Note: All value types are created on the stack and all reference types(objects) are created on the heap.(although the reference itself is on the stack). Strings and Nullable types are reference types...

Take the following example written in a "try" "catch" code blocks (more on exception handling later):

 

//We have class name "Program.cs" with main entry point.

Using System;
Using System.Collections.Generic;
Using System.Text;
 
 
namespace Parameters
{
       statice void Entrance()
          {
             int i=0;
            Console.WriteLine(i);
            Pass.Value(i);
            Console.WriteLine(i);
          }
       static void Main(string[] args)
         {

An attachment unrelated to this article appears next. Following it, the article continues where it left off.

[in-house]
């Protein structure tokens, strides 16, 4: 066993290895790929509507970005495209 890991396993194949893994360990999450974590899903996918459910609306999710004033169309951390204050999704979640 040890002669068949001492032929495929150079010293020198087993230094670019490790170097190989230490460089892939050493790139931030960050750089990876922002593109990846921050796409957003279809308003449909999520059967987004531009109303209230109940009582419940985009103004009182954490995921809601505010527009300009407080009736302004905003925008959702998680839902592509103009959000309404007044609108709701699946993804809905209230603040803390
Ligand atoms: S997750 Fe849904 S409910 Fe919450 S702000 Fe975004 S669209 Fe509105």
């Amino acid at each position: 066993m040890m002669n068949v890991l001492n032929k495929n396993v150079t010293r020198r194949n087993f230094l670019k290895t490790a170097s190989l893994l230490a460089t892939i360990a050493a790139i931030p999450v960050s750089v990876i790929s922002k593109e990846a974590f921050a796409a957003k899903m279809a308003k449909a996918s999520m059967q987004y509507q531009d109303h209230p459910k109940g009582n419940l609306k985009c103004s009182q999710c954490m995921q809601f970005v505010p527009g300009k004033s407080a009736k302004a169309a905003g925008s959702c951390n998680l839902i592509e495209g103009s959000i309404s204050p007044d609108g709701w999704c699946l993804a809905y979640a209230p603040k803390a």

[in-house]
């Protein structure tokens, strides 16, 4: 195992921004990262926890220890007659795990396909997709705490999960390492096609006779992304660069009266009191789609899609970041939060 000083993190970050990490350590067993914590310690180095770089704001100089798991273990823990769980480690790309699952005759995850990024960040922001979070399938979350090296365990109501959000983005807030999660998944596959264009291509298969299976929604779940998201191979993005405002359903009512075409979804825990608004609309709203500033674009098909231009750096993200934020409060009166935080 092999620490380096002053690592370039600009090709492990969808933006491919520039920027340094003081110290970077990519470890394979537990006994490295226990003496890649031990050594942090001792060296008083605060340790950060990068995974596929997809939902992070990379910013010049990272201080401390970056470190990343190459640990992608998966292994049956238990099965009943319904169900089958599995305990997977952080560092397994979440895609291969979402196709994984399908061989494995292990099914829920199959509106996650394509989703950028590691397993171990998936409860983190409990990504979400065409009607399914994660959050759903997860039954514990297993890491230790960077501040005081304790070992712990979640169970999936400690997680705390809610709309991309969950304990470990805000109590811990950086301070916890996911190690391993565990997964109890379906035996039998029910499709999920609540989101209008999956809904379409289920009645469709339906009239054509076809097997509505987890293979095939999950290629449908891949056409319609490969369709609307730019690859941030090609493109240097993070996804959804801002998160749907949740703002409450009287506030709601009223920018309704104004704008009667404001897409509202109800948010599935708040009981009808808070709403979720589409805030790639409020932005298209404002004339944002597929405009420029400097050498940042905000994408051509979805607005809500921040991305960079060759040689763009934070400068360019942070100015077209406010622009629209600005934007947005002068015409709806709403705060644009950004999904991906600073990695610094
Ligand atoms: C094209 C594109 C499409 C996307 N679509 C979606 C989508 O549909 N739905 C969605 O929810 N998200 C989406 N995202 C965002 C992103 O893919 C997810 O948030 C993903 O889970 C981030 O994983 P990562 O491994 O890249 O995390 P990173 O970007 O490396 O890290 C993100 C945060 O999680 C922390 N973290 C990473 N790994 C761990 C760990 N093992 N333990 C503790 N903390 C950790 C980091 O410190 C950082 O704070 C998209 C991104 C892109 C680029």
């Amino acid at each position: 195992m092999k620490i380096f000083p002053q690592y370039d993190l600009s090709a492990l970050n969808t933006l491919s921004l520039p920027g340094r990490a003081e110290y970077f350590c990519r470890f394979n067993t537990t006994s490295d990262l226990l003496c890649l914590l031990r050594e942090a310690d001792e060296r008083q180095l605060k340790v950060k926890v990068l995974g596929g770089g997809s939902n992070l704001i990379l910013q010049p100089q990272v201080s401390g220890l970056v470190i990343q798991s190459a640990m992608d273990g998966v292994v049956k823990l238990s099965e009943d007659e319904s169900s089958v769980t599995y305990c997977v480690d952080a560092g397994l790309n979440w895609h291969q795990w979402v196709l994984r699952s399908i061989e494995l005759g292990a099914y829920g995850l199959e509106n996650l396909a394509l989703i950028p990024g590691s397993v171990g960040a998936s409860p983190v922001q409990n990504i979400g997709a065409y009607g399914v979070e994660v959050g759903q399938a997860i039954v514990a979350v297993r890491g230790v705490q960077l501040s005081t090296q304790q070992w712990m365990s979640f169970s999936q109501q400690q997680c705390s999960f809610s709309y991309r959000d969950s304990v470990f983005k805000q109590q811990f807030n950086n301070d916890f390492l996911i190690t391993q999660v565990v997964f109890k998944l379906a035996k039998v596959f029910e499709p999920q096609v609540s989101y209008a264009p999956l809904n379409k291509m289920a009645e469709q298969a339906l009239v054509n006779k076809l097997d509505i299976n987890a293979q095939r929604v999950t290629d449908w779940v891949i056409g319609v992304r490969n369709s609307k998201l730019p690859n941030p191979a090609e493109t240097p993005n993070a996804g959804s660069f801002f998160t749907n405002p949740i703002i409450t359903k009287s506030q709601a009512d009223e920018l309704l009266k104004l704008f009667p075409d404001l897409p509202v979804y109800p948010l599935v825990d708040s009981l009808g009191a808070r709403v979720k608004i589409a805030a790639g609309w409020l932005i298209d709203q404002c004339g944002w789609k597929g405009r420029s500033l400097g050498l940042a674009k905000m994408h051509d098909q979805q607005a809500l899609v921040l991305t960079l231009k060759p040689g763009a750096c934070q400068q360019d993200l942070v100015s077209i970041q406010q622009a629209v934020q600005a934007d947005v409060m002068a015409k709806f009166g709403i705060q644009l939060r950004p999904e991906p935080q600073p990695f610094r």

try
           {
                Entrance();
            {
            catch )Exception ex)
              {
                   Console.WriteLine(ex.Message);
               }
            }
        }
}

//Here we have another class named "Pass" with a method called "Value".

namespace Parameters
{
     class Pass
        {
          public static void Value(int param)
            {
               param = 42;
            }
         }
     }
}

If you run this code it will write o(zero) to the console twice. Why? I declared i as an int and assigned it the value o. I created a method called "Value" for the "Pass" class and gave the method a parameter of int (a value type) and called it param and then assgned param the value "42". So when I called the "Pass.Value" method why wasn't the value "42" written to the console window? How method parameters behave depends on whether they are value types or reference types.